How Landsat recorded 50 years on a volatile, fiery planet


Around 2030 The Landsat program will launch its next satellite, called Landsat Next. It will boldly break away from numerical naming convention. It will also be an upgrade.

“Even when Landsat 9 was still being built, we talked to scientists in the community,” says Bruce Cook, Goddard scientist for the upcoming iteration of the program, asking what they wanted that Landsat 9 wouldn’t give them. The answers were direct. They wanted images of each point more often, higher-resolution data, and finer bands: the instruments would divide the light into finer categories according to its wavelength—something like the difference between a set of eight crayons and one with 16. They can detect things like outbreaks of algal blooms, whose the colors tell the story of their explosive growth. The team hopes Landsat Next will visit spots every nine days instead of every 16, have 26 bands instead of 11, and have a resolution of about 30 feet, showing areas that are about six square feet of sidewalk on a side.

But with hundreds of private Earth observation satellites in orbit, often providing higher resolution data, why should the government run Landsat at all? Well, for one thing, Landsat data is free.

Over the past half century, Landsat has had several parents, including various government agencies and, at one point, a private company. Today it is jointly monitored by NASA and the USGS, which operate both Landsat 8 and Landsat 9. (The other orbiters are now decommissioned.) The cost of satellite data dropped to $0 in 2008.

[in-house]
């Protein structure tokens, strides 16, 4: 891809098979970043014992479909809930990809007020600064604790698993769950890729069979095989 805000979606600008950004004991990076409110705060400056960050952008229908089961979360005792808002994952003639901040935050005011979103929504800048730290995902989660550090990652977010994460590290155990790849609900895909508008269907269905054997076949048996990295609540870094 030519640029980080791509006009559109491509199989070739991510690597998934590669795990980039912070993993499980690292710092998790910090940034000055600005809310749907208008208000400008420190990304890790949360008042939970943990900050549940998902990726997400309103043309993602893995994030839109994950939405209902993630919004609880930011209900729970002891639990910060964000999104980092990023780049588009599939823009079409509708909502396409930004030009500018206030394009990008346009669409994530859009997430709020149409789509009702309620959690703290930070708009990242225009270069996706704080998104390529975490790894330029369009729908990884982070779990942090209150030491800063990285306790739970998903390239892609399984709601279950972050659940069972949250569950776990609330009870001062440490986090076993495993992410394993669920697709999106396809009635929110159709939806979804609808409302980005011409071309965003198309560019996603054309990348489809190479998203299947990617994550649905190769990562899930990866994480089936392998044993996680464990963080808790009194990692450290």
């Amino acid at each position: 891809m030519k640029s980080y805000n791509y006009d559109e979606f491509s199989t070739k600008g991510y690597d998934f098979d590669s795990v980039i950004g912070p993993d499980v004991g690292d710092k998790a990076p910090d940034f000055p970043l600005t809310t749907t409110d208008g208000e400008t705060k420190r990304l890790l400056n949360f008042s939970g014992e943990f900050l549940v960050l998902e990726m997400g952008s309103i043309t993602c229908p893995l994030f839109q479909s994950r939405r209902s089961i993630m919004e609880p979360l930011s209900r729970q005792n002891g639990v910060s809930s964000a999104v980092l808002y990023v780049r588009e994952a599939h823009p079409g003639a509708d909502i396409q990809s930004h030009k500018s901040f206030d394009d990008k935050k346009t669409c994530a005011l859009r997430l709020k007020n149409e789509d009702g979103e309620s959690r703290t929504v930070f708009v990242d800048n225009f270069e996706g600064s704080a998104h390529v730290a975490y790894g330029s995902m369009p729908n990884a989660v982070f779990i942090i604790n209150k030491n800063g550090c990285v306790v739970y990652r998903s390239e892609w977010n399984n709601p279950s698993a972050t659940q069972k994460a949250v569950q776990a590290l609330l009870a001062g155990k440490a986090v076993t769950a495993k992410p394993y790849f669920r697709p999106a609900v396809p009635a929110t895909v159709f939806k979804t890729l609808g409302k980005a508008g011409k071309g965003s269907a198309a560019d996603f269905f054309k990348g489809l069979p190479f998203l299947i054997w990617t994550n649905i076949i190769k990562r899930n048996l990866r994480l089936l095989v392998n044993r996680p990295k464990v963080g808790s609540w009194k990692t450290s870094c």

That’s cheap compared to 1979 when, under state ownership, stages cost a few hundred dollars. That price jumped to $4,400 per scene in the mid-90s when Landsat had a private operator. When the feds took it over and launched Landsat 7 in 1999, prices fell but didn’t disappear for nearly a decade, in part because the Internet made distribution and processing cheaper and less physical. No more cassettes in the mail!

Today, Landsat data lives on in the USGS archives and is available to the public for free download. Scientists around the world, who previously could only afford to buy one or three images, can now click Download to their heart’s content. Nonprofit organizations with tight checkbooks can do the same, as can researchers from countries without their own satellites. Other branches of the federal government—the Department of Agriculture, the Department of Defense—also use the data. So can you and all your curious compatriots, using various databases and tools according to your needs and technical knowledge.

The point is that everyone—regardless of the size of their wallet or the flag above their civic buildings—can see the same views of Earth. “It’s hard to overstate how important that transparency is,” says Morton. “When we all look at the same data, we all have the same basis for negotiating the future of our planet. I think when only a few people have that data, it changes the balance of power.”



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